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So how's your Christmas shopping going?

It’s time to think about buying, finding or making presents for loved ones at year’s end, to cheer us up at the time when the days are darkest before they, once again, begin to get longer and the nights shorter. We celebrate the birth of Jesus in the Christian religion, but in America, with its plethora of religions — Kwanzaa, Chanukah, Yule — we’ve evolved to wishing each other a rather bland “happy holidays.”

But the spirit and the presents remain the same. We must kick off the new year with presents for all the people we love. This used to be a very proscribed sort of ritual, with wrapping a gift and sliding it under a tree of some sort, which is standing in the living room. And if the kids are young enough, we wait till they’re asleep and we pretend some obese Nordic chap slid down the narrow chimney and put them there.

But, oh! That dreadful day when they confront us with that inevitable question, “Is there really a Santa Claus?” And we have to expose ourselves as the most base liars to our own children. Will they ever really trust us after that? It’s doubtful. Perhaps this is the source of all teenage rebellion.

Knowing their answers would be unique and very different from what you would expect from people living in this parallel dimension of Ashlandia, we asked random folk how the “shopping” was coming, if they went with the Internet, big box stores or the charming and engaging stuff of Ashland shops.

Kim (declined photo) — I’ve never done a lot of Christmas shopping. I do give things. Then we go out to dinner.

Stefani Seffinger — I haven’t started with the shopping. I plan to do it locally. I make lots of glass things and will personalize them for people I give them to ... I will try to add to the economy of Ashland with local shops. My presents go to family members and also will go to the millennials, cousins and others who have more of an economic struggle and may not have the basics. And I will give more to charity.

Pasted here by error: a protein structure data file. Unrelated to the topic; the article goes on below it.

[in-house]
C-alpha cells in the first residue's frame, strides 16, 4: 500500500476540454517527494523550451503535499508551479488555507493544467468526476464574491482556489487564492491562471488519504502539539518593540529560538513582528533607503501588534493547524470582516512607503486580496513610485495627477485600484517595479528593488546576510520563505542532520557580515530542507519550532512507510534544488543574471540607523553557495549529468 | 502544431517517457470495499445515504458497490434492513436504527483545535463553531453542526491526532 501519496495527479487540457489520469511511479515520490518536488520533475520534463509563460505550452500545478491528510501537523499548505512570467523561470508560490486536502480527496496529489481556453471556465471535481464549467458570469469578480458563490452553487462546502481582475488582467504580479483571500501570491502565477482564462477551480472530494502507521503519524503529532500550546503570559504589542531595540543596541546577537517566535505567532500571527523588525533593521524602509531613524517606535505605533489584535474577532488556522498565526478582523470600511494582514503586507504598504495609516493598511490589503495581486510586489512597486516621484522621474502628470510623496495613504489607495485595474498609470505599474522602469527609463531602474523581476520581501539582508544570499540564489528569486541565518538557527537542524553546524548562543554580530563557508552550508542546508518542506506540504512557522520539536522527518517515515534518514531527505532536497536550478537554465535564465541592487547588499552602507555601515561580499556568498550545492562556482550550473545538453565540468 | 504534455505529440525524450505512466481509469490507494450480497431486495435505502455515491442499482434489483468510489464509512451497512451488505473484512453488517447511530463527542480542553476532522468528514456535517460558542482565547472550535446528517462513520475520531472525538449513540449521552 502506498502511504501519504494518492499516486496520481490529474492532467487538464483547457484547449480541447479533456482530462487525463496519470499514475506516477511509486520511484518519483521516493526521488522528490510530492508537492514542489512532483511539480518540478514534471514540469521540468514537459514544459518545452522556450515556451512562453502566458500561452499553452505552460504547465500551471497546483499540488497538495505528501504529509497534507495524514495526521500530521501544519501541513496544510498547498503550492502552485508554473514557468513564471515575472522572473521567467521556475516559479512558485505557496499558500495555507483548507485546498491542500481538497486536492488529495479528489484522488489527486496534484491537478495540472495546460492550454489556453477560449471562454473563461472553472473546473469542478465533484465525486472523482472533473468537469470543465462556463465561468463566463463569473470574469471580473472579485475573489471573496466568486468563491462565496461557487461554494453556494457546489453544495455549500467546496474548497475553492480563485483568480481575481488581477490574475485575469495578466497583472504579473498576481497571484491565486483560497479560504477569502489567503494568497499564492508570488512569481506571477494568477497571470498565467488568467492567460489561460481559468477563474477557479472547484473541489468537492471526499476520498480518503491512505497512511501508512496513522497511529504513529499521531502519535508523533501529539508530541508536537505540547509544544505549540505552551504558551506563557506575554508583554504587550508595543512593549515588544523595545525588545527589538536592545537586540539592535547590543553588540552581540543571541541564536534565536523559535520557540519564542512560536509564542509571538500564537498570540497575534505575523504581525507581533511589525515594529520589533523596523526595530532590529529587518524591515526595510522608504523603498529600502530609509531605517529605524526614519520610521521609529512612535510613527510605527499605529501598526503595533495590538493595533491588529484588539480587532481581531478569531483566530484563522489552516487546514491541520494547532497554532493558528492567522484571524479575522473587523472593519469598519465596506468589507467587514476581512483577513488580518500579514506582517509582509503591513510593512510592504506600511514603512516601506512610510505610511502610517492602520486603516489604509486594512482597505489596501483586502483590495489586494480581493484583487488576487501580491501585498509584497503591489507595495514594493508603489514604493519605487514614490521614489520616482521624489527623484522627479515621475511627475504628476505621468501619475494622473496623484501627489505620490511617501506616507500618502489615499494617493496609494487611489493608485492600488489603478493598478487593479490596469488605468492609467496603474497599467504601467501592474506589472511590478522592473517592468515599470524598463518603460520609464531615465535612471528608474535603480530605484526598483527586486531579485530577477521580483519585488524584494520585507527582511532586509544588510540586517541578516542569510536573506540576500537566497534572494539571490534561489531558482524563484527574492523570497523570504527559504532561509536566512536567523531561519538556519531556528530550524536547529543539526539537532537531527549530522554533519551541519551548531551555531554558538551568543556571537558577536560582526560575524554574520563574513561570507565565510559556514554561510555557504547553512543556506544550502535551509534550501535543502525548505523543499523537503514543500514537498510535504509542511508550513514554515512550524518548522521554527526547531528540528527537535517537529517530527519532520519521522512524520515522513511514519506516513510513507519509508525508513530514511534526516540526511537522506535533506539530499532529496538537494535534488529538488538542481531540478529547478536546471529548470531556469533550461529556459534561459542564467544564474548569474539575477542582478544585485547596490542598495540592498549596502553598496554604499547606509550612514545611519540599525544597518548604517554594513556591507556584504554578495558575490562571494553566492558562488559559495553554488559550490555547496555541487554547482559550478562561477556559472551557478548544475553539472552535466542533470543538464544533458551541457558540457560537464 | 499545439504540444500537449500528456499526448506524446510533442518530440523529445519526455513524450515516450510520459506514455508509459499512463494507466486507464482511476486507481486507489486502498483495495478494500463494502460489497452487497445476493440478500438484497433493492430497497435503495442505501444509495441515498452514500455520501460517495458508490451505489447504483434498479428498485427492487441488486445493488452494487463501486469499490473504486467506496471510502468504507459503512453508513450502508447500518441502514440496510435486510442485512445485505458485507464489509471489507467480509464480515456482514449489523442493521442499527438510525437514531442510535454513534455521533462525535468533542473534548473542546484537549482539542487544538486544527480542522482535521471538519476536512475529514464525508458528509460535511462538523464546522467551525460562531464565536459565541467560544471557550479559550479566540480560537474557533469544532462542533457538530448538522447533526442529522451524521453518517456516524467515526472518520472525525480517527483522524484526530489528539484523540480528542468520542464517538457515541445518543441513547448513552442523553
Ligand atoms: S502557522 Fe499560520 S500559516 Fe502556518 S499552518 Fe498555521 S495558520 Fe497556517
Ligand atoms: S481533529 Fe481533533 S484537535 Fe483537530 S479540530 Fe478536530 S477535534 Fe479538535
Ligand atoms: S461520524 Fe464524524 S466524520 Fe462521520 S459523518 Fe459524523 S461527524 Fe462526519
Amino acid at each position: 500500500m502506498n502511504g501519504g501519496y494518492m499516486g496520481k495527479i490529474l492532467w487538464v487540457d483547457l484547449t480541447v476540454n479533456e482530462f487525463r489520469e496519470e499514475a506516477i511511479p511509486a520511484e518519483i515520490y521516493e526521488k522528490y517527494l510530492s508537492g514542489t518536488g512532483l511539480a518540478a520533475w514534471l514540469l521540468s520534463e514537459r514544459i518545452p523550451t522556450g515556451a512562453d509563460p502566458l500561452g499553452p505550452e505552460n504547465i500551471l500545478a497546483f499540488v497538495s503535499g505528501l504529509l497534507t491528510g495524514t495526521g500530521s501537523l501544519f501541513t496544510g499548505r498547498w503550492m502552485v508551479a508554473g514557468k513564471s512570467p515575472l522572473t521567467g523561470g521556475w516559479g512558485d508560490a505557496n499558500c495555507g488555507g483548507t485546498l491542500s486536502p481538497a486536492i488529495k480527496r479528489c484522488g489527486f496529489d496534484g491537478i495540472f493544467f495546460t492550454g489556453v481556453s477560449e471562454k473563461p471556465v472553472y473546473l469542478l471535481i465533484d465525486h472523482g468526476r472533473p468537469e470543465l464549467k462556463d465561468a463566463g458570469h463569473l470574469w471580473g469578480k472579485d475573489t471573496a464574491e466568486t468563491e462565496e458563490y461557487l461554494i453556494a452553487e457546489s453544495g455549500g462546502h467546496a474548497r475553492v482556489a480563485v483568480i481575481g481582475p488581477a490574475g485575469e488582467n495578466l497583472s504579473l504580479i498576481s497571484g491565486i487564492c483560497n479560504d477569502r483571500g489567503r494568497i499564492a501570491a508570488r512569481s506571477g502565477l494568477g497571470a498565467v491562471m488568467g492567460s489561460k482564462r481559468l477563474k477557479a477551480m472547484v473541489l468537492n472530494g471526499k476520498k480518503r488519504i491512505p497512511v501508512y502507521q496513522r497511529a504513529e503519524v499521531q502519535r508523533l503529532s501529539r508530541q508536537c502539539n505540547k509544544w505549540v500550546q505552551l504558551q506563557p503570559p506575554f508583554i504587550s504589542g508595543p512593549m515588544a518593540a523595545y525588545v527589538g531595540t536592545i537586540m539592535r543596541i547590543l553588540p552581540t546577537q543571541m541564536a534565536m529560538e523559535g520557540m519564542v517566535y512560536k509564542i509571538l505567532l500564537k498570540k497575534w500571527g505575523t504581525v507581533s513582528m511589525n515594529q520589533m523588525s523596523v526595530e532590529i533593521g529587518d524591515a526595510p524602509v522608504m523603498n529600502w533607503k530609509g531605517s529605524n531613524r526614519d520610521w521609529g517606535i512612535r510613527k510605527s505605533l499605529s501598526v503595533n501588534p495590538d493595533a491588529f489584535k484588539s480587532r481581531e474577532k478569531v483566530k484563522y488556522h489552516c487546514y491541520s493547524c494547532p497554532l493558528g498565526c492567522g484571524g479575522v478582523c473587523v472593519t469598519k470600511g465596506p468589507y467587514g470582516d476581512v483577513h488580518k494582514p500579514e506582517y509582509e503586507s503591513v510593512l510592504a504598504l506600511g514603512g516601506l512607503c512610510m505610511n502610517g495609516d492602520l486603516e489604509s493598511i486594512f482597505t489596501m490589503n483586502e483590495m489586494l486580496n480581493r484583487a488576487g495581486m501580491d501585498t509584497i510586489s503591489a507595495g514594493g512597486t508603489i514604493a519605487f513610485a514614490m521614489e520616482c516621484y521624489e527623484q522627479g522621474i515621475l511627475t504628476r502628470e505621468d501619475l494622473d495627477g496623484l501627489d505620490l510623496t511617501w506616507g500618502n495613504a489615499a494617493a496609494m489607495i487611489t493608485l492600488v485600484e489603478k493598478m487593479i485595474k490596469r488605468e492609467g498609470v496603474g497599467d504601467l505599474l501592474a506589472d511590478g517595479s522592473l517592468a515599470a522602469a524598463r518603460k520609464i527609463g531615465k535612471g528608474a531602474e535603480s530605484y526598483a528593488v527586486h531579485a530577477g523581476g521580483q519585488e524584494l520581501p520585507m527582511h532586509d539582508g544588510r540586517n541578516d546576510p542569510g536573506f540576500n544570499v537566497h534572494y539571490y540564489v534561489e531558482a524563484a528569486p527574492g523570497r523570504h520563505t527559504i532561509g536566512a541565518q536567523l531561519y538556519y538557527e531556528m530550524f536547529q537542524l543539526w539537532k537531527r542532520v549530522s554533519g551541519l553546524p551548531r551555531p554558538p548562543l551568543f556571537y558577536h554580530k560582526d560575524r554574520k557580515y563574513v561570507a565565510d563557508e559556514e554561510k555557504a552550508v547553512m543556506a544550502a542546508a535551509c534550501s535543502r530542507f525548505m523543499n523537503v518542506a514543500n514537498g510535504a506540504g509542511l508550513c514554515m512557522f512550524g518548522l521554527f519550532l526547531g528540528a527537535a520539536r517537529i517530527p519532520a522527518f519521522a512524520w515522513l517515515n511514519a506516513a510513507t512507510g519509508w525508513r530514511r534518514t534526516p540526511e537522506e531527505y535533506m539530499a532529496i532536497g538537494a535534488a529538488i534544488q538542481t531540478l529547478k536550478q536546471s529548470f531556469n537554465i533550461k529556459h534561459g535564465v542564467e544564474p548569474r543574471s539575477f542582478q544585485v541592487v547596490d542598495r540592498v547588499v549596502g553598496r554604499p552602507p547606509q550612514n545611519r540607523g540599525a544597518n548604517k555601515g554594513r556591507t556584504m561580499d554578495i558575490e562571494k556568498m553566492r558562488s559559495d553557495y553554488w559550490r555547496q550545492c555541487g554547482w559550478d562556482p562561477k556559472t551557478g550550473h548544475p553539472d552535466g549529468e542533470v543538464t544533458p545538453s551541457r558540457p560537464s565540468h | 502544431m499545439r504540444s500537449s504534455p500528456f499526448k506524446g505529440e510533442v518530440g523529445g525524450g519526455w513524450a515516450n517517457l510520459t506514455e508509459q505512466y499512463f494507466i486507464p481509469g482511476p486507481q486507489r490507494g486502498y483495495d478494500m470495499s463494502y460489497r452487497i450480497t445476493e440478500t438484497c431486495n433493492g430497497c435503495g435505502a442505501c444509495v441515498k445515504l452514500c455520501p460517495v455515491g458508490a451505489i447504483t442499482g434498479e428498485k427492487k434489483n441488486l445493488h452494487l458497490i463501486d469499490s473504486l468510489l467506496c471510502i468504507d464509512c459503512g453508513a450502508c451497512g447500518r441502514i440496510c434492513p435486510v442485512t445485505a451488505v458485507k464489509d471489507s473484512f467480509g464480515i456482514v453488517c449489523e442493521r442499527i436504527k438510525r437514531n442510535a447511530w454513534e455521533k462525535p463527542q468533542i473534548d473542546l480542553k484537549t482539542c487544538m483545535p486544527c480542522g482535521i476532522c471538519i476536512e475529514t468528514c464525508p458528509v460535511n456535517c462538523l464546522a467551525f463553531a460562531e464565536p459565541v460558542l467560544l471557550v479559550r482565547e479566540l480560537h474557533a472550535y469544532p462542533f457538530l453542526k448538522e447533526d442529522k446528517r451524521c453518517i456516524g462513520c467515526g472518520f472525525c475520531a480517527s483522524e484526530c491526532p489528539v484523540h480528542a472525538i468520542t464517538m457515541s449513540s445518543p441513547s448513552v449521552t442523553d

Aleks Spasic — I’m not a big Christmas shopper per se. I shop mostly in person at shops and don’t go to the cheaper big box stores. I look for good quality, one simple thing that will last a long time.

Vince Zawskey — I go to the Ashland shops downtown. I buy about 25 percent from the Internet. It’s so handy and I don’t like the traffic and all the time it takes to shop. But really I try to measure the Christmas season by the meaning, not by how much money I spend. It’s the spiritual connection to the Earth and to people that live on it. That’s Christmas.

Sheryl Padilla — No, I don’t do any of that shopping. I come to the Co-op and buy things for what I’m going to make, such as chocolate mousse cheesecake, then I wrap it up and send it to my loved ones. Christmas is for happiness and joy and loving of people. You don’t have to buy a lot of electronic junk. It’s more joyful to think of God. I bought this book today at Walgreen’s, “Let Every Heart Prepare Him Room.” It’s really helped me by encouraging me to think of one thing at a time. Christmas should be simple. I’ve collected nativity things from Goodwill and the hospice shop to create a nativity scene under my tree, instead of presents.

John Darling is an Ashland freelance writer. Reach him at jdarling@jeffnet.org.

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